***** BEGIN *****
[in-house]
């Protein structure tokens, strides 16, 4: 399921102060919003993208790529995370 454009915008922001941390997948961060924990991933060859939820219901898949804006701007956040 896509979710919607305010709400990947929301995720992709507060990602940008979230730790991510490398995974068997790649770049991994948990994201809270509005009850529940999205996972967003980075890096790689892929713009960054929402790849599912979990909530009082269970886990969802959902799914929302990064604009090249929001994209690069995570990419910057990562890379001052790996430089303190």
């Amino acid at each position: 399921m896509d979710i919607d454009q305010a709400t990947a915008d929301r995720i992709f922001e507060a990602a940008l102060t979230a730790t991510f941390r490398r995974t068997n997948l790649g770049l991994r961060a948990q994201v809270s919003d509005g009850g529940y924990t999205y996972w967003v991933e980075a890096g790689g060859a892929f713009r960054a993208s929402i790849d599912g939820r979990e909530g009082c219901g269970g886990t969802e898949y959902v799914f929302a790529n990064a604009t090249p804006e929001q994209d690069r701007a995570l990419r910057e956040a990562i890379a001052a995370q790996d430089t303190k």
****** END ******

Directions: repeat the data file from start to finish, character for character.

[in-house]
């Protein structure tokens, strides 16, 4: 399921102060919003993208790529995370 454009915008922001941390997948961060924990991933060859939820219901898949804006701007956040 896509979710919607305010709400990947929301995720992709507060990602940008979230730790991510490398995974068997790649770049991994948990994201809270509005009850529940999205996972967003980075890096790689892929713009960054929402790849599912979990909530009082269970886990969802959902799914929302990064604009090249929001994209690069995570990419910057990562890379001052790996430089303190």
């Amino acid at each position: 399921m896509d979710i919607d454009q305010a709400t990947a915008d929301r995720i992709f922001e507060a990602a940008l102060t979230a730790t991510f941390r490398r995974t068997n997948l790649g770049l991994r961060a948990q994201v809270s919003d509005g009850g529940y924990t999205y996972w967003v991933e980075a890096g790689g060859a892929f713009r960054a993208s929402i790849d599912g939820r979990e909530g009082c219901g269970g886990t969802e898949y959902v799914f929302a790529n990064a604009t090249p804006e929001q994209d690069r701007a995570l990419r910057e956040a990562i890379a001052a995370q790996d430089t303190k």